The urban landscape of Messene was constructed in the Early Hellenistic era, according to certain architectural and town-planning principles of spatial organization reflecting the political and social values of the period applied to the demands of this programmatic city founded by the Thebans in 369 B.C. on the south slopes of mount Ithome. The city was famous for its mighty fortification walls, the monumentality of its public buildings and the Hippodamian town-plan. Pax Romana distinguished Messene, particularly since the age of Augustus, as a city with a high level of social and economic status. It retained its size and urban plan until around the end of the fourth century AD. When the traveler Pausanias visited Messene during the reign of Antoninus Pius, the city was still the center of social, economic, and public life, point of reference for the entire state. He could still admire the statues of divinities, heroes and historical figures erected in sanctuaries established in the late 4th – early 3rd c. BC. In the fourth century AD, Messene found itself powerless to hold back the progressive deterioration of its buildings which were gradually abandoned to their fate; the theatre became the first casualty, it started to be used as a quarry already in the time of Diocletian.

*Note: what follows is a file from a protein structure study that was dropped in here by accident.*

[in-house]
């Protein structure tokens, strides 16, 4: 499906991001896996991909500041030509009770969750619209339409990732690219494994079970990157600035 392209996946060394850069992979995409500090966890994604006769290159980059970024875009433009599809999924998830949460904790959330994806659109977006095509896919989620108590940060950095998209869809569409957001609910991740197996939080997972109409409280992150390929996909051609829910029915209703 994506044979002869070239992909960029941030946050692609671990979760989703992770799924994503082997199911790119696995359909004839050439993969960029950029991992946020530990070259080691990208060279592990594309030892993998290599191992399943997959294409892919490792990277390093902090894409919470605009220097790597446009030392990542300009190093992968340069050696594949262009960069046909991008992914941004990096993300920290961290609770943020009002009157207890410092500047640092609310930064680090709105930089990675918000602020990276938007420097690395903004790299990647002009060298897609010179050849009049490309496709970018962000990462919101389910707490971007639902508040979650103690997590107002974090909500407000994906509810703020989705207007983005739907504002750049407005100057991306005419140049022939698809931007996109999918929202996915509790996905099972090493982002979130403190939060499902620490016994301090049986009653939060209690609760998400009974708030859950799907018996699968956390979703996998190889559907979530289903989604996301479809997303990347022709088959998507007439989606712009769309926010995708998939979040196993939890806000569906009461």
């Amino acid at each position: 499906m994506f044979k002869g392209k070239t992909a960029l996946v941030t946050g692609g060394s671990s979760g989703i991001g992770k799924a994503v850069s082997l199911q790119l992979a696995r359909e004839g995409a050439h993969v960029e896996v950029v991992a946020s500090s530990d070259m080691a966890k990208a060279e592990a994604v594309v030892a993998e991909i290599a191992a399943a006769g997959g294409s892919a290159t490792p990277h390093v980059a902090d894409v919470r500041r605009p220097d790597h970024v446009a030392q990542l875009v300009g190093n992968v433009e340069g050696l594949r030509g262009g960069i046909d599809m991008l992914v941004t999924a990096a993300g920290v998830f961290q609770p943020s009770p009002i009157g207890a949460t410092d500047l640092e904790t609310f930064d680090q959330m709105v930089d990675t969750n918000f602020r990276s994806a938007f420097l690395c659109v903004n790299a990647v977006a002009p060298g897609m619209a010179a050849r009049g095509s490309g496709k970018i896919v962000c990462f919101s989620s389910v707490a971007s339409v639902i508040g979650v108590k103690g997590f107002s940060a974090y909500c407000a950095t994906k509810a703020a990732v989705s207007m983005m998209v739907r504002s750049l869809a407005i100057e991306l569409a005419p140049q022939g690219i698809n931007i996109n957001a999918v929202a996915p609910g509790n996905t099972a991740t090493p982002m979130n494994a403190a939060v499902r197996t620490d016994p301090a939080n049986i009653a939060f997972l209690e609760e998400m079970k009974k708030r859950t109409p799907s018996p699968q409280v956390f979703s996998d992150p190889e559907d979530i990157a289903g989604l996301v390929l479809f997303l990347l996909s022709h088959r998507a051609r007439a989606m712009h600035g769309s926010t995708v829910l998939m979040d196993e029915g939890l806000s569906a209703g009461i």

The cityscape functions as a “palimpsist” preserving evidence related to its successive constructional phases in the course of time from the 4th century BC to the 14th AD. The character of the landscape is defined and transformed by human activities and ideologies; it is a cultural product subject to constant re-interpretation.